You don’t have to be Catholic to be familiar with the question, “What are you giving up for Lent?” Giving something up is only one-third of the traditional Lenten disciplines of prayer, fasting, and almsgiving, yet it seems to have a fairly deep grip on the cultural imagination – McDonald’s Lenten observance includes ramping up the production of Filet-o-Fish since we give up meat on Fridays, and some people even give up the internet’s holy of holies – Facebook. Talk about going to extremes.
Yet as much as there’s an attraction to the romance of giving something up, I sometimes think that what I really need is something more: more silence, more time spent in service of the poor, more prayer, more turning the other cheek, and more praying for my enemies. My life is often full of things that take me away from who I really want to be, and Lent is a golden opportunity for me to fill my life with more of what is truly important.
In that vein, some other young Jesuits and I will be writing daily reflections on the Spiritual Exercises during the forty days of Lent this year. The meditations are meant to be accessible to anyone from a prayer guru to a complete novice, and the format is flexible enough to work for someone who has only a few minutes on a train or a whole hour each morning. There are also great opportunities elsewhere on the web: reflections on the readings of the day and the readings for each Sunday, a number of charities worth supporting, and some good reflections on Lent and Holy Week more generally.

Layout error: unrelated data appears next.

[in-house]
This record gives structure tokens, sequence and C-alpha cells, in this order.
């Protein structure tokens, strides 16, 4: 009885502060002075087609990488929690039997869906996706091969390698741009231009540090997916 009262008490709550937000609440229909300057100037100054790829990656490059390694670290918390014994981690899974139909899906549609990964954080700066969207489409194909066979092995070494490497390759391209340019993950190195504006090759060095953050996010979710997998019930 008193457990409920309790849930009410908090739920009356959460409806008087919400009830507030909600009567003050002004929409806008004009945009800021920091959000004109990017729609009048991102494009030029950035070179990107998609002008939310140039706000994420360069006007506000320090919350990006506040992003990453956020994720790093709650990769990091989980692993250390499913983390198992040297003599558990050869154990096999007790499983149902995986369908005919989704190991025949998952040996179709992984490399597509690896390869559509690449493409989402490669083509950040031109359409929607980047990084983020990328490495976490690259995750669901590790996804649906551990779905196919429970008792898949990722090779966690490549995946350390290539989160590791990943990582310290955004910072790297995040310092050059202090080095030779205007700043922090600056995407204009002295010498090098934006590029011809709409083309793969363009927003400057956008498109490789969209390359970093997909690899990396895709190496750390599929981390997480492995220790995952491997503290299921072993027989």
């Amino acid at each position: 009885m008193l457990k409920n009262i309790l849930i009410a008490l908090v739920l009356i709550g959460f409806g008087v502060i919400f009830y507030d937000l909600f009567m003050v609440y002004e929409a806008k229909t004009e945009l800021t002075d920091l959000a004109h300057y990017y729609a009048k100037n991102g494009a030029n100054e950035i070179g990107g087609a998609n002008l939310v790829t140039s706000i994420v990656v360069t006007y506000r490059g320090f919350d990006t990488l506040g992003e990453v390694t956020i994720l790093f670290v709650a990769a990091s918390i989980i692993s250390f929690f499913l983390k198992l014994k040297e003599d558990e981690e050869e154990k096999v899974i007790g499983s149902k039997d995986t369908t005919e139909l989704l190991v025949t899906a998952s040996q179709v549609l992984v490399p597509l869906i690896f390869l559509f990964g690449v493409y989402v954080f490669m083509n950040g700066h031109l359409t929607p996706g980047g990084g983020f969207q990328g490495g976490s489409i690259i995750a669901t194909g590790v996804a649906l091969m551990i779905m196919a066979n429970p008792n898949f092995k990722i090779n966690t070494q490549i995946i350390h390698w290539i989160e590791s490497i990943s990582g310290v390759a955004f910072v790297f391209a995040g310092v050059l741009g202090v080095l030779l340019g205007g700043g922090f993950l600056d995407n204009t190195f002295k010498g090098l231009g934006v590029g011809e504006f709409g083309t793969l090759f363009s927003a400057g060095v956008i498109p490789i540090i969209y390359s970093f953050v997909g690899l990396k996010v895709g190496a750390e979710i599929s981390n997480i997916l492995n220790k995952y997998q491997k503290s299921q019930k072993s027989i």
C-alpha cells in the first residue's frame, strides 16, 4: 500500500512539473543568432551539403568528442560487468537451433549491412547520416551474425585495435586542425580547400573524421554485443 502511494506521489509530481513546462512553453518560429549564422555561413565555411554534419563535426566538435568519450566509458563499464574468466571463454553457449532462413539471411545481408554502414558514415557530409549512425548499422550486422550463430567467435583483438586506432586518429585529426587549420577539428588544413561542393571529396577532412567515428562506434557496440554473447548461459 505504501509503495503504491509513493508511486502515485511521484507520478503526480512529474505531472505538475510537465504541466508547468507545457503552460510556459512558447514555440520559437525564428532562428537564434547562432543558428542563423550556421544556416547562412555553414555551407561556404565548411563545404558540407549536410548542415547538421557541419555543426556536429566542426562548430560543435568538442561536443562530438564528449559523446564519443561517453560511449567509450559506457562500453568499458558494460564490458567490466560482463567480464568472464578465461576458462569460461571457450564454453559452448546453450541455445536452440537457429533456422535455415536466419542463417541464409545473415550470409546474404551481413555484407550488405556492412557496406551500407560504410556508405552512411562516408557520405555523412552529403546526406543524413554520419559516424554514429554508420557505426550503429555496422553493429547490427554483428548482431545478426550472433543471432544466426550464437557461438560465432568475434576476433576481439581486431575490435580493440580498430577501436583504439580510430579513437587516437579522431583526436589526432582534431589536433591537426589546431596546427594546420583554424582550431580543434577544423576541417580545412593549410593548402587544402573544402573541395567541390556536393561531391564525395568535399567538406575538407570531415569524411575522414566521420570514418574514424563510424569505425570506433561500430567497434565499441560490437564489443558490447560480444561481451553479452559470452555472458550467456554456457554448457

Like anyone who tries to impress the person they love, we want to show our dedication and do something difficult for God – and so we find something that’s challenging to give up. But the deeper challenge isn’t giving up coffee or chocolate or even, God forbid, Facebook, but rather embracing real, heartfelt change. Lent isn’t about particular outward observances but a contrite and sincere return to the Lord who will once again lead us to Easter joy.